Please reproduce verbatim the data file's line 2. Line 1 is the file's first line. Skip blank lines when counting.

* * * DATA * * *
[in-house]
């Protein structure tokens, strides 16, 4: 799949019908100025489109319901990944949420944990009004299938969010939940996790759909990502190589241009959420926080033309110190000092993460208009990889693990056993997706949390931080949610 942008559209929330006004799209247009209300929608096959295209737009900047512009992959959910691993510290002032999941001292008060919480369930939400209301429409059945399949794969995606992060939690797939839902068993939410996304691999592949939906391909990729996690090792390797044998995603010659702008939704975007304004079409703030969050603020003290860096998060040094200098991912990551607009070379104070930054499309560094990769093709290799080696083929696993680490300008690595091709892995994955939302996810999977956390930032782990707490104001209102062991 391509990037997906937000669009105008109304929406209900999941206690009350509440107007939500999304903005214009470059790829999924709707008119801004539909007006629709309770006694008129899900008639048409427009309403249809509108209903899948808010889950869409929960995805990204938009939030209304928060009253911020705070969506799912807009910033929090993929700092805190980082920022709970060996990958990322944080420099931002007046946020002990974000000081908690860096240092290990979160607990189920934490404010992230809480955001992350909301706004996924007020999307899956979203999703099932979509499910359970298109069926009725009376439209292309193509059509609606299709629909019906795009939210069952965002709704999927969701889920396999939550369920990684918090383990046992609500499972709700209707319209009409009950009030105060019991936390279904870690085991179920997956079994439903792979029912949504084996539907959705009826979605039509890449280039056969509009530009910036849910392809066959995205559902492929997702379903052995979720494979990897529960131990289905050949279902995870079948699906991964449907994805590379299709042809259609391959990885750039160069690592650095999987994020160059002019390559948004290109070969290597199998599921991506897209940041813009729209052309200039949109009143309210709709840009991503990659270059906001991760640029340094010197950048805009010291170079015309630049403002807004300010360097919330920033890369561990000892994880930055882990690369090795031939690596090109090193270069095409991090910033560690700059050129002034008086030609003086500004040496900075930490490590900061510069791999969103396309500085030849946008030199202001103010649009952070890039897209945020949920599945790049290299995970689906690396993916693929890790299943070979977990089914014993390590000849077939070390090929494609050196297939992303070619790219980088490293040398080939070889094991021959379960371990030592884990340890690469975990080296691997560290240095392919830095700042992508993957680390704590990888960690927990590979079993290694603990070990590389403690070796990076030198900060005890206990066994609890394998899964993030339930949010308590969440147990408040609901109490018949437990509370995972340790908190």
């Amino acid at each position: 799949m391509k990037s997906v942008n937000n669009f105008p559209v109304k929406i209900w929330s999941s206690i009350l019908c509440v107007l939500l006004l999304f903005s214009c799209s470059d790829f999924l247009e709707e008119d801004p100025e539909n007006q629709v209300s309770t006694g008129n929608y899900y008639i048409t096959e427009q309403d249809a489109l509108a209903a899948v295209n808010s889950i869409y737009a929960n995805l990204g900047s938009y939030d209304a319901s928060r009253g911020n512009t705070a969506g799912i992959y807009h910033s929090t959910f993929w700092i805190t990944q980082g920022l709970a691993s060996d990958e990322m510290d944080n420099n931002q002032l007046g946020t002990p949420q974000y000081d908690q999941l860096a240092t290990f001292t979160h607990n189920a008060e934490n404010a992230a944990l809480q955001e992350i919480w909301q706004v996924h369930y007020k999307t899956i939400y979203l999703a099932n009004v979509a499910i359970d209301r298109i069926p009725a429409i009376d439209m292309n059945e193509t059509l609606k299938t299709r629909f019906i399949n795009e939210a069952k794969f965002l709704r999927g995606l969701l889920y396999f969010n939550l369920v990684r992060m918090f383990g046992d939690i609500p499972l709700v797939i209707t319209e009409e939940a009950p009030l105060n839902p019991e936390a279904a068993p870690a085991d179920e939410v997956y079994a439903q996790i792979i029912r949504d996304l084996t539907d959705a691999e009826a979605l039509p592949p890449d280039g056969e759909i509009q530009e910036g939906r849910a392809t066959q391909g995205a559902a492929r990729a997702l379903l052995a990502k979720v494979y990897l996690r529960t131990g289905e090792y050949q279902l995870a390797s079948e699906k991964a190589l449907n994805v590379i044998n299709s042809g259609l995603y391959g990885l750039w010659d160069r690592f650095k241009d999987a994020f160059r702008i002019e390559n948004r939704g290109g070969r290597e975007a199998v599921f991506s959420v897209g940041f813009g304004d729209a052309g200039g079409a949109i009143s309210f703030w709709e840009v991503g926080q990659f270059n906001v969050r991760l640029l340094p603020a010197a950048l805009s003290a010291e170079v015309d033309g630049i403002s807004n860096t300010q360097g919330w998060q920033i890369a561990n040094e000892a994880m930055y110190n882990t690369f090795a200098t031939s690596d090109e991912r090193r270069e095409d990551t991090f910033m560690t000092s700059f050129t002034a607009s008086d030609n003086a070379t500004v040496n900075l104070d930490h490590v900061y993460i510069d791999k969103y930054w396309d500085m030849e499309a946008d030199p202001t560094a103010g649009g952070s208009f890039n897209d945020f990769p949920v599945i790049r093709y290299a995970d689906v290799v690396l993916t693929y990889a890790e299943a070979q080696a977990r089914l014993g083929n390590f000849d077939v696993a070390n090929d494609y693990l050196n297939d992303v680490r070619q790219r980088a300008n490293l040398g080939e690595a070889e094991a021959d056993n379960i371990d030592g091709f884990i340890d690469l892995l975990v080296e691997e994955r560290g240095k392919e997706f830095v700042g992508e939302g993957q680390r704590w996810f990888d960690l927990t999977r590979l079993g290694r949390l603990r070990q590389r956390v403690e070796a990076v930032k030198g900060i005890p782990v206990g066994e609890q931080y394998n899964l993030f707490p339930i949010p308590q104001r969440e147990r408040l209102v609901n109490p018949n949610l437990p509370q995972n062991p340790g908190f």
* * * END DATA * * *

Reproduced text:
């Protein structure tokens, strides 16, 4: 799949019908100025489109319901990944949420944990009004299938969010939940996790759909990502190589241009959420926080033309110190000092993460208009990889693990056993997706949390931080949610 942008559209929330006004799209247009209300929608096959295209737009900047512009992959959910691993510290002032999941001292008060919480369930939400209301429409059945399949794969995606992060939690797939839902068993939410996304691999592949939906391909990729996690090792390797044998995603010659702008939704975007304004079409703030969050603020003290860096998060040094200098991912990551607009070379104070930054499309560094990769093709290799080696083929696993680490300008690595091709892995994955939302996810999977956390930032782990707490104001209102062991 391509990037997906937000669009105008109304929406209900999941206690009350509440107007939500999304903005214009470059790829999924709707008119801004539909007006629709309770006694008129899900008639048409427009309403249809509108209903899948808010889950869409929960995805990204938009939030209304928060009253911020705070969506799912807009910033929090993929700092805190980082920022709970060996990958990322944080420099931002007046946020002990974000000081908690860096240092290990979160607990189920934490404010992230809480955001992350909301706004996924007020999307899956979203999703099932979509499910359970298109069926009725009376439209292309193509059509609606299709629909019906795009939210069952965002709704999927969701889920396999939550369920990684918090383990046992609500499972709700209707319209009409009950009030105060019991936390279904870690085991179920997956079994439903792979029912949504084996539907959705009826979605039509890449280039056969509009530009910036849910392809066959995205559902492929997702379903052995979720494979990897529960131990289905050949279902995870079948699906991964449907994805590379299709042809259609391959990885750039160069690592650095999987994020160059002019390559948004290109070969290597199998599921991506897209940041813009729209052309200039949109009143309210709709840009991503990659270059906001991760640029340094010197950048805009010291170079015309630049403002807004300010360097919330920033890369561990000892994880930055882990690369090795031939690596090109090193270069095409991090910033560690700059050129002034008086030609003086500004040496900075930490490590900061510069791999969103396309500085030849946008030199202001103010649009952070890039897209945020949920599945790049290299995970689906690396993916693929890790299943070979977990089914014993390590000849077939070390090929494609050196297939992303070619790219980088490293040398080939070889094991021959379960371990030592884990340890690469975990080296691997560290240095392919830095700042992508993957680390704590990888960690927990590979079993290694603990070990590389403690070796990076030198900060005890206990066994609890394998899964993030339930949010308590969440147990408040609901109490018949437990509370995972340790908190």